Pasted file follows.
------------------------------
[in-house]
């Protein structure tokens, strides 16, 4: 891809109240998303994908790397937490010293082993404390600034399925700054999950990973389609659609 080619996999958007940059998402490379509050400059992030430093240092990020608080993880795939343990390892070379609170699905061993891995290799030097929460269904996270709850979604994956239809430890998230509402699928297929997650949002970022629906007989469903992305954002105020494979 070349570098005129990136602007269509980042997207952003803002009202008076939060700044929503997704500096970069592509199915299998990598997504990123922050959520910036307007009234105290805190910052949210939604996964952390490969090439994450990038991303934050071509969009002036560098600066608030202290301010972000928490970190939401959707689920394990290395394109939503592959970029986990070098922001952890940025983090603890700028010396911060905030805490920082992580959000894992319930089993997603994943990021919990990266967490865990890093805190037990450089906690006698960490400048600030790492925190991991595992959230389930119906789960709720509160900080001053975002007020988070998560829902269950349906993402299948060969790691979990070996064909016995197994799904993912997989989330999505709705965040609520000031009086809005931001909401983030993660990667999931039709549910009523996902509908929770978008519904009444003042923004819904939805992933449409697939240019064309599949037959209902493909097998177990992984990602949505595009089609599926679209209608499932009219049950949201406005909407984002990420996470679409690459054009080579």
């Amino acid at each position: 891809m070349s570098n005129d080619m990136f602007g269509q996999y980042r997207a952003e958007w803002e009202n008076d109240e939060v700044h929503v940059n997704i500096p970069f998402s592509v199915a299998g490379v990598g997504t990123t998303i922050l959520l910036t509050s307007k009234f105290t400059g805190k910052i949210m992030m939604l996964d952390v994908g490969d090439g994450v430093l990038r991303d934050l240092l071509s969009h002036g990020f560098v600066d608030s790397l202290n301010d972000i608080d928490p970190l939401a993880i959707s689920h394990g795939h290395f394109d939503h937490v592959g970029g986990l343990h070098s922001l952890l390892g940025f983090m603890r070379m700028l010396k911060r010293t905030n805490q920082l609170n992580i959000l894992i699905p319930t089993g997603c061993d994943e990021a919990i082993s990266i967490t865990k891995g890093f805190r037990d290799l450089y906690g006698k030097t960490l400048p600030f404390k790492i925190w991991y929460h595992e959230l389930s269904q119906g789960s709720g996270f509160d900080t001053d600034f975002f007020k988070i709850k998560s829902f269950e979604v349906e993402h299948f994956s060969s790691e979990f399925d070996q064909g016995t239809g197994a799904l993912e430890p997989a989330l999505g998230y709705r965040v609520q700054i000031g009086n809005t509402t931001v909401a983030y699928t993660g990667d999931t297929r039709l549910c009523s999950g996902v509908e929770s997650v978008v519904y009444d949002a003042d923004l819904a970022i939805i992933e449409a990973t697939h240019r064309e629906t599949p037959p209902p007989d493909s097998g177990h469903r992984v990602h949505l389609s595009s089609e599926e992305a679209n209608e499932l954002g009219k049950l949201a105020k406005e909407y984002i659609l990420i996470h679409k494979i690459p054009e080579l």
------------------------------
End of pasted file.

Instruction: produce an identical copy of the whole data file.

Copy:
[in-house]
């Protein structure tokens, strides 16, 4: 891809109240998303994908790397937490010293082993404390600034399925700054999950990973389609659609 080619996999958007940059998402490379509050400059992030430093240092990020608080993880795939343990390892070379609170699905061993891995290799030097929460269904996270709850979604994956239809430890998230509402699928297929997650949002970022629906007989469903992305954002105020494979 070349570098005129990136602007269509980042997207952003803002009202008076939060700044929503997704500096970069592509199915299998990598997504990123922050959520910036307007009234105290805190910052949210939604996964952390490969090439994450990038991303934050071509969009002036560098600066608030202290301010972000928490970190939401959707689920394990290395394109939503592959970029986990070098922001952890940025983090603890700028010396911060905030805490920082992580959000894992319930089993997603994943990021919990990266967490865990890093805190037990450089906690006698960490400048600030790492925190991991595992959230389930119906789960709720509160900080001053975002007020988070998560829902269950349906993402299948060969790691979990070996064909016995197994799904993912997989989330999505709705965040609520000031009086809005931001909401983030993660990667999931039709549910009523996902509908929770978008519904009444003042923004819904939805992933449409697939240019064309599949037959209902493909097998177990992984990602949505595009089609599926679209209608499932009219049950949201406005909407984002990420996470679409690459054009080579």
């Amino acid at each position: 891809m070349s570098n005129d080619m990136f602007g269509q996999y980042r997207a952003e958007w803002e009202n008076d109240e939060v700044h929503v940059n997704i500096p970069f998402s592509v199915a299998g490379v990598g997504t990123t998303i922050l959520l910036t509050s307007k009234f105290t400059g805190k910052i949210m992030m939604l996964d952390v994908g490969d090439g994450v430093l990038r991303d934050l240092l071509s969009h002036g990020f560098v600066d608030s790397l202290n301010d972000i608080d928490p970190l939401a993880i959707s689920h394990g795939h290395f394109d939503h937490v592959g970029g986990l343990h070098s922001l952890l390892g940025f983090m603890r070379m700028l010396k911060r010293t905030n805490q920082l609170n992580i959000l894992i699905p319930t089993g997603c061993d994943e990021a919990i082993s990266i967490t865990k891995g890093f805190r037990d290799l450089y906690g006698k030097t960490l400048p600030f404390k790492i925190w991991y929460h595992e959230l389930s269904q119906g789960s709720g996270f509160d900080t001053d600034f975002f007020k988070i709850k998560s829902f269950e979604v349906e993402h299948f994956s060969s790691e979990f399925d070996q064909g016995t239809g197994a799904l993912e430890p997989a989330l999505g998230y709705r965040v609520q700054i000031g009086n809005t509402t931001v909401a983030y699928t993660g990667d999931t297929r039709l549910c009523s999950g996902v509908e929770s997650v978008v519904y009444d949002a003042d923004l819904a970022i939805i992933e449409a990973t697939h240019r064309e629906t599949p037959p209902p007989d493909s097998g177990h469903r992984v990602h949505l389609s595009s089609e599926e992305a679209n209608e499932l954002g009219k049950l949201a105020k406005e909407y984002i659609l990420i996470h679409k494979i690459p054009e080579l």